Return Match

I wondered how pleased she would be feeling with herself. It depended, I supposed, on how keen she was to resume the game. Nothing had been said, but she must have known: known that I’d backed off, had been sitting it out the last few times we’d met, not entering into the spirit of it; known that I’d been taking care about what I said, what I didn’t say.

There had been no searching questions, no playful ones, no oblique comments that opened up the way to other subjects, nothing that touched – no pun intended – on underwear or lingerie, as we preferred to refer to it.





Perhaps she thought I’d been playing an extra careful hand; not rising to bait. But then, she hadn’t thrown out much bait either, as far as I could see. I was still listening to what she said though, looking for clues, waiting for bait. It wasn’t just me who had cooled off. And thinking it through, I was beginning to wonder if maybe it was me who should be feeling pleased with myself. Of course, I would never let her catch a glimpse of that.

But then she’d started talking about Daphne du Maurier, and I quoted that famous opening line, the one about the old house. I mentioned Mrs Danvers. That’s when she said, I always wanted to be Rebecca.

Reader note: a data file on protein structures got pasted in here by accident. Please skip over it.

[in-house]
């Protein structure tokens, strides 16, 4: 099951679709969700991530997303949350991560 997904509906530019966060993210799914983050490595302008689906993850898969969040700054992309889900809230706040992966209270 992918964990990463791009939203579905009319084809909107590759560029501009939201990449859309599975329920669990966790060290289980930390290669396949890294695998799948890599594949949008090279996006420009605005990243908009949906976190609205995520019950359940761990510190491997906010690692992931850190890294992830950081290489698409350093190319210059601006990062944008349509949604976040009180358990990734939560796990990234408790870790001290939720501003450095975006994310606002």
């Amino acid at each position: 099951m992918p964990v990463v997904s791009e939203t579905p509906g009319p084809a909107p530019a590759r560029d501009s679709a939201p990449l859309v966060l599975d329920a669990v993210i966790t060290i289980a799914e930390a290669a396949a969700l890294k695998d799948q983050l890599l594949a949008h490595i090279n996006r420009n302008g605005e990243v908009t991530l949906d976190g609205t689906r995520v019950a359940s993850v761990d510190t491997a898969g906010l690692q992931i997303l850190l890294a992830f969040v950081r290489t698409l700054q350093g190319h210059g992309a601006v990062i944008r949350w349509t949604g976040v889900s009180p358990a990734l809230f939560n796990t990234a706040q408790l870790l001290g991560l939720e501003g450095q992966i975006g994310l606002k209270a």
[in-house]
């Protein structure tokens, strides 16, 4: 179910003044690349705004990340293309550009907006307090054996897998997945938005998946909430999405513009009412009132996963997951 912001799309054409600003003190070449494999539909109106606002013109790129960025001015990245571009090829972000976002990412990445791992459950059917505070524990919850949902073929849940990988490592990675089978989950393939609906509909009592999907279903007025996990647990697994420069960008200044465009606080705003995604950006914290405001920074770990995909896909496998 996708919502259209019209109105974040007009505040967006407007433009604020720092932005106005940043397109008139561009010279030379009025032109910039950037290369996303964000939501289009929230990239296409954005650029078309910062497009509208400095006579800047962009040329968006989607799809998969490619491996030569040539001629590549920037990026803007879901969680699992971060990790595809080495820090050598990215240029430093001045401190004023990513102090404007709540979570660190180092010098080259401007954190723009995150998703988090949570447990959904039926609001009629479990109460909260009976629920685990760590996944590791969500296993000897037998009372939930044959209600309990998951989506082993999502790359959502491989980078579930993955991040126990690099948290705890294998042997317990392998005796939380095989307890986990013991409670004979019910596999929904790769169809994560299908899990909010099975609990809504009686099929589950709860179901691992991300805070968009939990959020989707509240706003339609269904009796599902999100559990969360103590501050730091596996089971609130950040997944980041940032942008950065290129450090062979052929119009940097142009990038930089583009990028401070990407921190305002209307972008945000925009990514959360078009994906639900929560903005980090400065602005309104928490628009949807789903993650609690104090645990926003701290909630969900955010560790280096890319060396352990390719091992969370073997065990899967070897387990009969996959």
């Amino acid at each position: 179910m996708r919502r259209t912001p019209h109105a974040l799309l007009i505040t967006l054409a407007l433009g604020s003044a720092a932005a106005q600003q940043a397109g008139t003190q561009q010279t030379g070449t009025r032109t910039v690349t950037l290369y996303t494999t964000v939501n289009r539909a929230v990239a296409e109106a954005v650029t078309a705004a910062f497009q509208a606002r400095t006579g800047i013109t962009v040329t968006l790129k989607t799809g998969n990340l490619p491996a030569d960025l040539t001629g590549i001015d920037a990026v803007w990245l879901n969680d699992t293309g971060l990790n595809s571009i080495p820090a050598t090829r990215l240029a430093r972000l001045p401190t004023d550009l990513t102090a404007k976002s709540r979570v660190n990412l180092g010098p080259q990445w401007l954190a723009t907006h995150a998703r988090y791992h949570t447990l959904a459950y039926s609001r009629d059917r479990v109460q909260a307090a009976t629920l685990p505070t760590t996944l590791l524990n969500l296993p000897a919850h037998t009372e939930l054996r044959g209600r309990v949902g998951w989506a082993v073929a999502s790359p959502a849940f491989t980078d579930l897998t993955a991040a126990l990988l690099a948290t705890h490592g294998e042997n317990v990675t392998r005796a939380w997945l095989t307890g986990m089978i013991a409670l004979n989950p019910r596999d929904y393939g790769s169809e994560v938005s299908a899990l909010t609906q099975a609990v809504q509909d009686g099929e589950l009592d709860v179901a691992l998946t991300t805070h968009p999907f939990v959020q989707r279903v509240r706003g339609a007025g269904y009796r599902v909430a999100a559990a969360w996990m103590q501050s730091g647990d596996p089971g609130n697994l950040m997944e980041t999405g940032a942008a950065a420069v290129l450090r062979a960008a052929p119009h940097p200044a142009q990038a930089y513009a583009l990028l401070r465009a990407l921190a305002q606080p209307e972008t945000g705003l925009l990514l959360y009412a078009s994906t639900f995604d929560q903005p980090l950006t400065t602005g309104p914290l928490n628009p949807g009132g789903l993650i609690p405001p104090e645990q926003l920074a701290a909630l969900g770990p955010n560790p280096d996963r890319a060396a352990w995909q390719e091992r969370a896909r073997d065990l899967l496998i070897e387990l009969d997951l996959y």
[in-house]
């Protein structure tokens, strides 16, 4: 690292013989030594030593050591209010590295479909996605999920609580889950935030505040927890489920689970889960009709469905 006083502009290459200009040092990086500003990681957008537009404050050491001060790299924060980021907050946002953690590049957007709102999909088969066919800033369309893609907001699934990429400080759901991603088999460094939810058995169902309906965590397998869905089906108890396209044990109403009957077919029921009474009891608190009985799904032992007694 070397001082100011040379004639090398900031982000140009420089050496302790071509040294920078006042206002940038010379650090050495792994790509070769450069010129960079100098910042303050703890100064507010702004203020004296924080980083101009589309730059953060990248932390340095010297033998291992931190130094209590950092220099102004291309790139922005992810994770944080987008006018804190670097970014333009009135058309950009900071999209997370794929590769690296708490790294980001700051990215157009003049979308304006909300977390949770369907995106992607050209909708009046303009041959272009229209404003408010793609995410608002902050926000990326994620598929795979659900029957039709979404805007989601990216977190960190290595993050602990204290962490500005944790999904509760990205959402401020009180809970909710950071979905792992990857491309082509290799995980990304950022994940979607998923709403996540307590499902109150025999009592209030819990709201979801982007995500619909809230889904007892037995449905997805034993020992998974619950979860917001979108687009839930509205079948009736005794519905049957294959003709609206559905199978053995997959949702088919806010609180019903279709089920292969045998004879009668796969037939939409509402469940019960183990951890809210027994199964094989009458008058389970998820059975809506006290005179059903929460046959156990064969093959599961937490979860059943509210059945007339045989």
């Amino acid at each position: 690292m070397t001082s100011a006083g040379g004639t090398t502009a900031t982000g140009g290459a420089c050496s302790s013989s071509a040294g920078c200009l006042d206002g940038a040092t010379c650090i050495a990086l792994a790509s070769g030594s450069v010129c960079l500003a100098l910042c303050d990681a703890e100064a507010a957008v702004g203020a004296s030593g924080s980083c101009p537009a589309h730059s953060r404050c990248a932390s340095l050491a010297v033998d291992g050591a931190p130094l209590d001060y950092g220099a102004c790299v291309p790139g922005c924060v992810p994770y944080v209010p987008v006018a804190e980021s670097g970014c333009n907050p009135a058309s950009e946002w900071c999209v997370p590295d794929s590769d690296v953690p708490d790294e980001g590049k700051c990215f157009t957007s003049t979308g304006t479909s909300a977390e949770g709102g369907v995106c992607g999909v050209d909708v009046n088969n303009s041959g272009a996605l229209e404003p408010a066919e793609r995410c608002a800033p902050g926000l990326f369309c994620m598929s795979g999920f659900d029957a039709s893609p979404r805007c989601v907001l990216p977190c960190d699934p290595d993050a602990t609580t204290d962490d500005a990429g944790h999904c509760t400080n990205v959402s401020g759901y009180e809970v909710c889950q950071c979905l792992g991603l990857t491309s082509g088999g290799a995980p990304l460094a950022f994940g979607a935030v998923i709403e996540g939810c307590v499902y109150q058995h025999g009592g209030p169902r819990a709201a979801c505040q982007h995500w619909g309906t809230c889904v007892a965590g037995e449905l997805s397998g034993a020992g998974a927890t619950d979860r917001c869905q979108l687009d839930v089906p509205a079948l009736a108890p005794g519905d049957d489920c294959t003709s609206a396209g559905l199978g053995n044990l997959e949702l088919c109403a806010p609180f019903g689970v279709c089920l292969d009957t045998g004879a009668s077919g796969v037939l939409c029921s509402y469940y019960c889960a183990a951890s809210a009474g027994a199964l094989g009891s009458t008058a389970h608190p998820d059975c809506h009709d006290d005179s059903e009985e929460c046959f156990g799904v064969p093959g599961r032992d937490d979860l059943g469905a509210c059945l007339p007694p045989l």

I’ve only seen the film, but she’d read the book. She’d read all the books. I said, is it in the book as well, the bit where Mrs Danvers shows the new wife the old one’s clothes? All right, so I said, shows her the old one’s lingerie. And then she gave me a run down of the contents, of the wardrobe I mean: the diaphanous nightdresses on their hangers, the silk chemises in their cupboards, the delicate underthings. She described them, lying in wanton abandon, folded neatly, flowing over Mrs Danvers hands as she held them out for inspection. She said, I wanted all those.

Me too, I thought, and I knew the game was on again.

Brindley Hallam Dennis
 Brindley Hallam Dennis writes short stories. He lives on the edge of England with sight of elsewhere.
Twitter @BHDandMe
Image by Ben Coode-Adams Why won’t you play with me? Watercolour on paper framed W43.5xH34.5cms 2016 Instagram @bcoodeadams
Katy Darby, Cent literary editor and runs Liar’s League                                                                                                           The next event is on Tuesday 1-th of April and is a  Small & Beautiful flash fiction theme. Twitter    Facebook